Pain in the knee: Reasons and treatment

by   |  VIEW 279

Pain in the knee: Reasons and treatment

Knee pain affects people of all ages, and there is almost no person who has not experienced it at least once. Knee pain can be the result of an injury, such as a torn ligament or worn cartilage. Medical conditions, including arthritis, gout and infections, can also cause knee pain and require the cooperation of a doctor.

Self-administered treatments for knee pain can significantly help with different types of problems. Signs and symptoms that sometimes accompany knee pain include:
swelling and stiffness,
redness and warmth to the touch,
weakness or unsteadiness,
popping or screeching,
inability to fully straighten the knee

A knee injury can affect any of the ligaments, tendons, or fluid-filled sacs (bursae) that surround the knee joint, as well as the bones, cartilage, and ligaments that make up the joint itself. Some of the most common knee injuries include: Anterior cruciate ligament injuries - most often occur during sports such as football, basketball and skiing.

When an injury occurs, many people hear a sound as if something "clicked". After an injury, the knee can swell and become so painful that it is impossible to stand on the leg. Depending on the injury, treatment may include rehabilitation or surgery.
Fractures - the patella or cup is located on the front of the knee and protects the joint from injury.

Since it has the function of a shield, it is susceptible to fractures. It is a serious knee injury, and depending on the severity of the injury, it can be treated by wearing a splint until the bone heals, and for more complex injuries, surgery is necessary to restore the function of the knee.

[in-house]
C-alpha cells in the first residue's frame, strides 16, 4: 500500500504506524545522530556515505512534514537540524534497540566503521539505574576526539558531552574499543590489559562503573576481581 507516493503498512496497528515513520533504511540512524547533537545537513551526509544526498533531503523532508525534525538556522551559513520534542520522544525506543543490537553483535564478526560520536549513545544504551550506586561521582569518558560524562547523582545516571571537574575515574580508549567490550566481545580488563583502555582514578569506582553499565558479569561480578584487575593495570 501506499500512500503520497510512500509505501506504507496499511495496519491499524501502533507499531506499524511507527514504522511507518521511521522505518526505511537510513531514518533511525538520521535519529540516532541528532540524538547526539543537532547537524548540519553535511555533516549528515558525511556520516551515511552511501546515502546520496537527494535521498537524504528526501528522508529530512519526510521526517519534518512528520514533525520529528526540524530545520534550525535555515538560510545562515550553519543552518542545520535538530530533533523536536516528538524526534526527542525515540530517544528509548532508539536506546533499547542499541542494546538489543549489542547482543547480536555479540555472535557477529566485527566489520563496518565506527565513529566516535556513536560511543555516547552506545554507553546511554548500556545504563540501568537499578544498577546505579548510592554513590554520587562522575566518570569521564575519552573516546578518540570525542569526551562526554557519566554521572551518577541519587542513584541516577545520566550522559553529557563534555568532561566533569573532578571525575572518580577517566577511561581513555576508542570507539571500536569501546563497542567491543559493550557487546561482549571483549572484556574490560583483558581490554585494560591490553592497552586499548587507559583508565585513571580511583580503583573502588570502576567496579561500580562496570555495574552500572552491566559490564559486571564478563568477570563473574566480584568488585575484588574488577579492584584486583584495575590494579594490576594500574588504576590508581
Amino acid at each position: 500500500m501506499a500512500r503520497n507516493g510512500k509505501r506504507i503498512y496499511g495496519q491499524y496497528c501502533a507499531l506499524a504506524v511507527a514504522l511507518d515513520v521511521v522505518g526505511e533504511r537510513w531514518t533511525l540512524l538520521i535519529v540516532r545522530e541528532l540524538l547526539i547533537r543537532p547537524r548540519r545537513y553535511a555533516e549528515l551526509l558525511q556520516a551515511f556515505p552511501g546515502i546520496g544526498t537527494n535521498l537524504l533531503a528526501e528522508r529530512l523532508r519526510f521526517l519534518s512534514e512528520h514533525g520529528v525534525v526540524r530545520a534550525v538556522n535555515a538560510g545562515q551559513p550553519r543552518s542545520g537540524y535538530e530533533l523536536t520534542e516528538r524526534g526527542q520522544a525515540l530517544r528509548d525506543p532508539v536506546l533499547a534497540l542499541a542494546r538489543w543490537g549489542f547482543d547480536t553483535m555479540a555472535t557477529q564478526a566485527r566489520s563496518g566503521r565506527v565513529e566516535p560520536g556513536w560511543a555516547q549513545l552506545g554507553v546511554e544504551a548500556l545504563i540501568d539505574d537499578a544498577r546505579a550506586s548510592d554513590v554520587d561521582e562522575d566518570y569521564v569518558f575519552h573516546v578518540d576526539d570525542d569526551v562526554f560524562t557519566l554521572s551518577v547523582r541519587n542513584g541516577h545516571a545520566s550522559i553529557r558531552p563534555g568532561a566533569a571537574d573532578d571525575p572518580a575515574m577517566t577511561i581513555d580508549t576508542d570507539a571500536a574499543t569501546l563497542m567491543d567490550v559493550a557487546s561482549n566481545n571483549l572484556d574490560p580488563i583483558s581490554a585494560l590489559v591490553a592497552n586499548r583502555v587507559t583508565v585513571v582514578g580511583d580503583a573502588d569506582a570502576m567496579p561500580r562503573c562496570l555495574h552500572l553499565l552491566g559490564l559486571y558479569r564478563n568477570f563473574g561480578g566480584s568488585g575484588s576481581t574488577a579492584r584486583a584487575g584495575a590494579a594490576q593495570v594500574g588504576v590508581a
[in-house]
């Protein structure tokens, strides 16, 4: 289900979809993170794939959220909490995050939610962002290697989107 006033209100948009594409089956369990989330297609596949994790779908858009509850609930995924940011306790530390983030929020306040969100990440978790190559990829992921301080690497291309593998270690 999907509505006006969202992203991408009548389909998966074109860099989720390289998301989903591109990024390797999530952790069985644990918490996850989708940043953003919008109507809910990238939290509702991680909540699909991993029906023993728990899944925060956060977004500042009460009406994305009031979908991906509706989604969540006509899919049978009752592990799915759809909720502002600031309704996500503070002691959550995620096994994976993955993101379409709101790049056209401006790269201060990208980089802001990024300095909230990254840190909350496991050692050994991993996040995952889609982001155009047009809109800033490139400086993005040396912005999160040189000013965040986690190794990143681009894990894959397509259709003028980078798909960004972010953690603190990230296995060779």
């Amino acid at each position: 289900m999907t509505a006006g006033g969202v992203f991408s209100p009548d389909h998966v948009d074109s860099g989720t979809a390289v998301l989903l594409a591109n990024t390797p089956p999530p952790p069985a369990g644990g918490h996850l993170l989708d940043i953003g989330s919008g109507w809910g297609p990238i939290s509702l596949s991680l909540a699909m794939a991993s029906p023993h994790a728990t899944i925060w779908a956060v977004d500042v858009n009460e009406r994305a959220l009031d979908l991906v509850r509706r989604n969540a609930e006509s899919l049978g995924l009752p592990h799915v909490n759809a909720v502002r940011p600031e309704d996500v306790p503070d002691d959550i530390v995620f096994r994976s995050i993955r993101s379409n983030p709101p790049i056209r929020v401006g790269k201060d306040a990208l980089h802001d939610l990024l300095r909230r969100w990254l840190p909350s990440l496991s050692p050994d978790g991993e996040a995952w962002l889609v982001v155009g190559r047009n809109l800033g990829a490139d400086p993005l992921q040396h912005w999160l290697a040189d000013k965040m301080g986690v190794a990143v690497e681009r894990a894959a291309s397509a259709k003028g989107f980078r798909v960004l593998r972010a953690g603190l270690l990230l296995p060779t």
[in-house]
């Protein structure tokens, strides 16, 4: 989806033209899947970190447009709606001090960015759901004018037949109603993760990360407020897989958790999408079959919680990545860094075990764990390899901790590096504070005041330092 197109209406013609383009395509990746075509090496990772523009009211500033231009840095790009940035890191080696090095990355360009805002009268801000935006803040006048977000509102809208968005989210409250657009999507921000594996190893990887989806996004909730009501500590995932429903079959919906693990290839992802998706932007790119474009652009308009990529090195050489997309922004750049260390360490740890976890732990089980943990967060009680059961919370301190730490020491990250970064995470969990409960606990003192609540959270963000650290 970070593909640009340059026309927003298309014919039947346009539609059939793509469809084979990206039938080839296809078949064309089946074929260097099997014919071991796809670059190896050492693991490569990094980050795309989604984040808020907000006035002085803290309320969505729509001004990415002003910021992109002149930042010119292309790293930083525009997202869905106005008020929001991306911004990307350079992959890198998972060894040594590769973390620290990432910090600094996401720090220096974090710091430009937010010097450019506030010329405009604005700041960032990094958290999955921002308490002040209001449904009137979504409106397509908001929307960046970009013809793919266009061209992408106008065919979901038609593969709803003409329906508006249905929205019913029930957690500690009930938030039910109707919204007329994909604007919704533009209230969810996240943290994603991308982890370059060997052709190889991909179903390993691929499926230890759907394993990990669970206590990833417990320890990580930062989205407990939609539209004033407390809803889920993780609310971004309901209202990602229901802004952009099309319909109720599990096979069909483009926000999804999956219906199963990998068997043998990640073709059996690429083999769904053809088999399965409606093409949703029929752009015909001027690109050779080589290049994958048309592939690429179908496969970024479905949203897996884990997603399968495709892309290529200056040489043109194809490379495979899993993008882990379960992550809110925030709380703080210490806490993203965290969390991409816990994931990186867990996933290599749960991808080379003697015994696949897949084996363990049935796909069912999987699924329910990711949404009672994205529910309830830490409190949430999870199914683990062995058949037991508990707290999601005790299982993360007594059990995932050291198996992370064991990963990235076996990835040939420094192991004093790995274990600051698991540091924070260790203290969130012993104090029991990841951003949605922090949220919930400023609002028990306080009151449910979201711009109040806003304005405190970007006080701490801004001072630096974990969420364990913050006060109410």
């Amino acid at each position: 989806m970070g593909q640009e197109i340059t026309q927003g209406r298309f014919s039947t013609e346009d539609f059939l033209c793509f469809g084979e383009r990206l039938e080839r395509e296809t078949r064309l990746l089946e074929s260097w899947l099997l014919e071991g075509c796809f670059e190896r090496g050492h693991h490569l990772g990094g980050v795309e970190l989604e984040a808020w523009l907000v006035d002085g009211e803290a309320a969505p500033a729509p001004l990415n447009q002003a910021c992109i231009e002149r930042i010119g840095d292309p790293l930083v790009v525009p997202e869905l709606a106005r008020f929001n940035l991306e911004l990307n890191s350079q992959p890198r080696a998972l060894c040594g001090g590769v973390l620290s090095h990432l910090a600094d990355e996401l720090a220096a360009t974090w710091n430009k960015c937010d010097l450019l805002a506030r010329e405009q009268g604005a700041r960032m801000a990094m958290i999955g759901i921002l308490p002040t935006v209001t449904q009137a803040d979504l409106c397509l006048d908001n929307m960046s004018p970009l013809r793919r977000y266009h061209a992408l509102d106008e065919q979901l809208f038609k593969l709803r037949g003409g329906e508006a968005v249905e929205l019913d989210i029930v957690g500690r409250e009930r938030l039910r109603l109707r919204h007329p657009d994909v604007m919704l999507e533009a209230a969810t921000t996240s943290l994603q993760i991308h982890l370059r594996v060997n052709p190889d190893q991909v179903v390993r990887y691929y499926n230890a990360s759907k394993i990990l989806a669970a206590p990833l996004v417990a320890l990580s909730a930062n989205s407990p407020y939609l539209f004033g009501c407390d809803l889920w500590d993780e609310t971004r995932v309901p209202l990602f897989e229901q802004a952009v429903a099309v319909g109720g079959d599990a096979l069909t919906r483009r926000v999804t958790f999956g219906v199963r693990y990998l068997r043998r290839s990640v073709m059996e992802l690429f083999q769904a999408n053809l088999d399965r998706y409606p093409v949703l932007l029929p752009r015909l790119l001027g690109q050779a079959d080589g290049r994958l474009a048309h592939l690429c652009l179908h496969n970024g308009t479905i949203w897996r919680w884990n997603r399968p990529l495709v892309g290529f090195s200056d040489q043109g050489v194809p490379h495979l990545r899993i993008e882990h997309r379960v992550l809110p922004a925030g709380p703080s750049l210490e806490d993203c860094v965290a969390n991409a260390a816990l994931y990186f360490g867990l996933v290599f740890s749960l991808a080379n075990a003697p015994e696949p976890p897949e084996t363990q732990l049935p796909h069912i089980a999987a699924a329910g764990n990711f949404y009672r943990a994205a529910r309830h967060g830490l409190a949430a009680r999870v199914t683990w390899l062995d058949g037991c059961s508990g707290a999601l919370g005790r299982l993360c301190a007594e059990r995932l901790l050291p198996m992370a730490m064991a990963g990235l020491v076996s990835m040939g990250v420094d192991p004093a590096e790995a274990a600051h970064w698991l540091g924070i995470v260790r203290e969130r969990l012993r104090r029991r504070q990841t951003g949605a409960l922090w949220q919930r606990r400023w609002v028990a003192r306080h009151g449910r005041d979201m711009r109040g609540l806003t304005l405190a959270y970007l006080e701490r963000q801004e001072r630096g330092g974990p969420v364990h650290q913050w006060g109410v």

Rupture of the meniscus is a knee injury in which the connective cartilage tissue inside the knee is torn. The rupture is mostly caused by trauma due to a sudden rotation of the knee, and it is often seen in people who play athletics, basketball and tennis.

It can also occur as a result of joint wear and tear, and is treated with surgery.
Knee bursitis (inflammation of fluid in the joint) – small fluid-filled sacs are located between muscles and tendons, and some are also connected to the joint cavity and are involved in the circulation of synovial fluid.

When they become inflamed, they swell and cause pain. When the pain appears, it is necessary to reduce physical activity and massage the knees for ten minutes, several times a day.
Patellar tendinitis (irritation and inflammation of one or more tendons) - also known as jumper's knee, is an overstrain syndrome and is manifested by pain in the front of the knee.

It is related to the number of training sessions in one week and, as expected, is more common with a greater number of training sessions. The person must reduce the number of training sessions, cool the knee with ice and massage it.


Although it is not always possible to prevent knee pain, the following suggestions can help prevent injury and improve joint health: Keep your weight in check – maintaining an optimal weight is one of the best things you can do for your knees.

Each extra kilogram puts additional stress on your joints, increasing the risk of injury and osteoarthritis.
Be in shape - you will achieve this with regular movement and exercise. Since weak muscles are the leading cause of knee injuries, you will benefit from building the quadriceps that support the knees.

Balance and stability training helps the muscles around the knee to better support it. Stretching is also important because it gives flexibility, so warm up before training and stretch after training. When you exercise, do the exercises correctly - make sure that the technique and movement patterns you use in your sport or activity are performed correctly.
Choose what you exercise according to your condition - if you have osteoarthritis, chronic knee pain or occasional injuries, you may need to change the way you exercise. Consider switching to swimming, water aerobics, or other low-impact activities on your joints.